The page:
Nov. 30, 2010 by Dan Rohlf

FWS' Critical Habitat Area Designation for Polar Bears is Good News, but How Much Difference Will it Make?

First the good news: the U.S. Fish and Wildlife Service (FWS) last week designated a huge expanse of barrier islands, denning areas, and sea ice in the Arctic as “critical habitat” for polar bears under the federal Endangered Species Act. The largest such protected area in the ESA’s history, the new critical habitat covers an area larger than the states of Oregon and Washington combined.

FWS listed polar bears as “threatened” in 2008, after a petition from environmental organizations and a study by the U.S. Geological Survey indicated that shrinking sea ice caused by climate change could reduce the polar bear population by two-thirds within fifty years. Polar bears have since become a powerful symbol of the overwhelming threats to species and ecosystems posed by global warming.

Critical habitat under the ESA refers to the area containing the biological and physical features essential to the recovery of listed species. While the Bush Administration was extremely reluctant to designate adequate critical habitat for threatened and endangered species, the Obama Administration has indicated that it is much more willing to follow the letter of the law in delineating habitat that needs special legal protection. 

Now the bad news: an …

May 19, 2010 by Dan Rohlf

As millions of gallons of oil continue to pour into the Gulf of Mexico, the Washington Post and New York Times reported that the Minerals Management Service (MMS) – the agency within the U.S. Department of Interior that oversees offshore oil and gas leasing and development – mostly ignored some of the country’s most important environmental laws when it gave the green light to Deepwater Horizon and other offshore drilling.

The Endangered Species Act requires federal agencies to consult with the National Marine Fisheries Service (NMFS) when they take or approve actions that may adversely affect species listed as threatened or endangered. Though MMS has acknowledged that oil and gas drilling is likely to adversely affect protected sea turtles, sperm whales, and Alabama sturgeon, the Post and Times reported that the agency failed to consult with NMFS prior to issuing permission for the Deepwater Horizon drilling. The …

March 23, 2010 by Dan Rohlf

A small group of Senate Republicans – most from conservative western states – have introduced a bill (available via E&E, subs. required) that would require the federal government to annually disclose a list of attorney fee awards it has given to allow public interest plaintiffs to recover expenses when they have successfully challenged decisions of federal agencies. Introduction of the bills was prodded by allegations from Karen Budd-Falen, a Wyoming-based attorney whose firm represents a variety of resource user groups, that environmental organizations are receiving “billions” of dollars from the federal government through attorney fee awards authorized under fee-shifting provisions of federal law, as well as through the Equal Access to Justice Act (EAJA).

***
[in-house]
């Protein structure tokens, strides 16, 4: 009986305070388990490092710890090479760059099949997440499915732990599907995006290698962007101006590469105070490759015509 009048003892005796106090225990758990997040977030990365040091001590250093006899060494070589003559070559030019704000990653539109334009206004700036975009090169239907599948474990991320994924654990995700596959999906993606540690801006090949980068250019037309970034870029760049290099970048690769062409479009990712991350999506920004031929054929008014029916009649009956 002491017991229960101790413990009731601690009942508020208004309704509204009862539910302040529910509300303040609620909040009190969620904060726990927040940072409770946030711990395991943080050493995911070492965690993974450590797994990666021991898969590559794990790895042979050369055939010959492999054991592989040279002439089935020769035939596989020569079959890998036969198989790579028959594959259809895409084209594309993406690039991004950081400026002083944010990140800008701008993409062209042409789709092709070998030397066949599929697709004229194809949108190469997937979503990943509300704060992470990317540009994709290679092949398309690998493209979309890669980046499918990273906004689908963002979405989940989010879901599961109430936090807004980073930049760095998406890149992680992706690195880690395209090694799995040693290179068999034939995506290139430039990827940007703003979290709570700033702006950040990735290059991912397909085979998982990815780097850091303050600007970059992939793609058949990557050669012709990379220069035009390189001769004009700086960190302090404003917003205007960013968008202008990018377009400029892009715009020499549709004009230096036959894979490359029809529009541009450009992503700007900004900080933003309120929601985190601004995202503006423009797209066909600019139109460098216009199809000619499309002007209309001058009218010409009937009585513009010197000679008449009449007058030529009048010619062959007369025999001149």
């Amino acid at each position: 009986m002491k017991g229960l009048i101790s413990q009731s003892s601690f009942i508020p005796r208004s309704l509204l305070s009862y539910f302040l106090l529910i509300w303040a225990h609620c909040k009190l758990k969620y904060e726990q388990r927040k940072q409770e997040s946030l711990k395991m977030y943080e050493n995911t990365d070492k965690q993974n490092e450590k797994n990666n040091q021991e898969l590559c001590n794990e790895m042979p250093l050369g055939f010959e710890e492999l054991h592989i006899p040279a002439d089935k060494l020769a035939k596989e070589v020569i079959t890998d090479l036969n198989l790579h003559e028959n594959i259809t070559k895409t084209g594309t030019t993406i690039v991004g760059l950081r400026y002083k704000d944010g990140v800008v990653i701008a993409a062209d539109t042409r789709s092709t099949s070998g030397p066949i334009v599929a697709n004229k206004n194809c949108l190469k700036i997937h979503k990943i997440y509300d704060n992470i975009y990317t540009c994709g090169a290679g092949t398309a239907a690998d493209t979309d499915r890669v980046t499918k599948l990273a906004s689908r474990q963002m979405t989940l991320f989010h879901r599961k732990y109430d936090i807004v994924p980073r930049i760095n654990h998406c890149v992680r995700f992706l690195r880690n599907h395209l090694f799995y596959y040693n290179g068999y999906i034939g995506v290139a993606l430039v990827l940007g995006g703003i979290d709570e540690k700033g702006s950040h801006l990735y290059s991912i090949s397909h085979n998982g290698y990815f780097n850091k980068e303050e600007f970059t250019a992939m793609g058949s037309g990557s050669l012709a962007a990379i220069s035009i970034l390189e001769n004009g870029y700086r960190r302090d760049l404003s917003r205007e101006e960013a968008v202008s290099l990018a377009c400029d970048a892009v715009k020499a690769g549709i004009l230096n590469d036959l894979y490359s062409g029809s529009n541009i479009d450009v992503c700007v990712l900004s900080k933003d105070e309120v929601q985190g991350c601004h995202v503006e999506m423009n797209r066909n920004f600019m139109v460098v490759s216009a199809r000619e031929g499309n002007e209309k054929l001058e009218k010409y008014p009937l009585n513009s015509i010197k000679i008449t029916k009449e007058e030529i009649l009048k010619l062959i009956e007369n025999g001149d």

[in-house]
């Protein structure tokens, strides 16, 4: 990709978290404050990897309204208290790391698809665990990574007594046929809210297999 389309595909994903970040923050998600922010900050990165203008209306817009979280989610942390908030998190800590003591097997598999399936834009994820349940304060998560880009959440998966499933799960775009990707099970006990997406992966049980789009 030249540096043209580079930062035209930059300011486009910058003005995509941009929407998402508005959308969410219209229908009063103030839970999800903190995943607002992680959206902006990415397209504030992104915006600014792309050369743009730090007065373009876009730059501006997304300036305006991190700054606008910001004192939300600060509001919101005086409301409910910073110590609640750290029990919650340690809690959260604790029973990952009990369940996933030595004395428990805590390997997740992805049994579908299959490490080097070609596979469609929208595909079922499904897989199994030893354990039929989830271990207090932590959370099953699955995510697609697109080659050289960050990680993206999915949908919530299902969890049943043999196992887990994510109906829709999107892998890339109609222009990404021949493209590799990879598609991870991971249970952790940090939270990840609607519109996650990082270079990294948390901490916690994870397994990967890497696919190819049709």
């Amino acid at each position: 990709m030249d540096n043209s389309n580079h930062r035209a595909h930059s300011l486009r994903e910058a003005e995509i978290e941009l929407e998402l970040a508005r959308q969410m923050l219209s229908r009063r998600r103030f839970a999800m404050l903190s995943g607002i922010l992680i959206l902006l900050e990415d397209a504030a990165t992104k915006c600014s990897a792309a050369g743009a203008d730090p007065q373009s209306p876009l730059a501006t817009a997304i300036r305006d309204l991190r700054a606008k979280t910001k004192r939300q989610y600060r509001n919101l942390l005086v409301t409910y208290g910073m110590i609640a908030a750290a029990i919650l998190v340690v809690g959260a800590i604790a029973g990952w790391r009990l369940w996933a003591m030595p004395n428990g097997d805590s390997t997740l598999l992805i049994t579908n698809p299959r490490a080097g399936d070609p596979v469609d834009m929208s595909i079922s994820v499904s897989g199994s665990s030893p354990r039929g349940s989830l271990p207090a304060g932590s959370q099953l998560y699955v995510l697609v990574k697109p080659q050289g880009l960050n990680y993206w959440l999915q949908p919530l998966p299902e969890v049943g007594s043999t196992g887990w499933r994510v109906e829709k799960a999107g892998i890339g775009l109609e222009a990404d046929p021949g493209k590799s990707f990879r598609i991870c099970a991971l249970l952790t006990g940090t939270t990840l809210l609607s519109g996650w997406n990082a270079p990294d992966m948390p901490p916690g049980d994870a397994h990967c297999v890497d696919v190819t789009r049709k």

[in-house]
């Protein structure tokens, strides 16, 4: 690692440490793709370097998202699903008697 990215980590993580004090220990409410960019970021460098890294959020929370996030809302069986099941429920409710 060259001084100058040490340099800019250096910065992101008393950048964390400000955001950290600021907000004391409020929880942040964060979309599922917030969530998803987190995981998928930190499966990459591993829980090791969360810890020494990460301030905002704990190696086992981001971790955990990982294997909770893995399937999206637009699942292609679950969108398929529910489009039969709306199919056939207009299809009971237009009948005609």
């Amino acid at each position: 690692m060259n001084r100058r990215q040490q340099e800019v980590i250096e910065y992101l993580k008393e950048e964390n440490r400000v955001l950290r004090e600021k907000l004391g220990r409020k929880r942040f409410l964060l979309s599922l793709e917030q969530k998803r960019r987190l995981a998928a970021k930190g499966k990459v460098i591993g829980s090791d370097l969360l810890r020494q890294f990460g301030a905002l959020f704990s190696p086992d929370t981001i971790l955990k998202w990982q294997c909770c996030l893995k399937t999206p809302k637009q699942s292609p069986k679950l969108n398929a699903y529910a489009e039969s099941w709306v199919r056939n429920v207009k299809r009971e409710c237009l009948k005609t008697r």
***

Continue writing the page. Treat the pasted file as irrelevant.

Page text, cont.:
EAJA and similar fee-shifting statutes play a key role in allowing public interest organizations to challenge decisions by the federal government in court. Fee awards go to attorneys who successfully litigate a case against a …

March 16, 2009 by Dan Rohlf

The Associated Press reported last week that the Commerce Department’s inspector general is looking into who leaked a draft of the Bush Administration’s plans to prevent federal agencies from considering the impacts of greenhouse gas emissions on species protected under the Endangered Species Act (ESA). Oklahoma Senator James Inhofe, expressing concern over what he termed “a serious abdication of duty” by the government official or officials who leaked the document to the National Wildlife Federation last summer, called for the investigation. The draft changes to ESA regulations surfaced in August 2008, revealing the outgoing administration’s efforts to weaken the Act’s Section 7 consultation process by allowing agencies to ignore impacts to endangered species “manifested through global processes,” a clear reference to climate change.

The Department of Interior finalized the regulatory revisions just in time for them to go into effect before the new …

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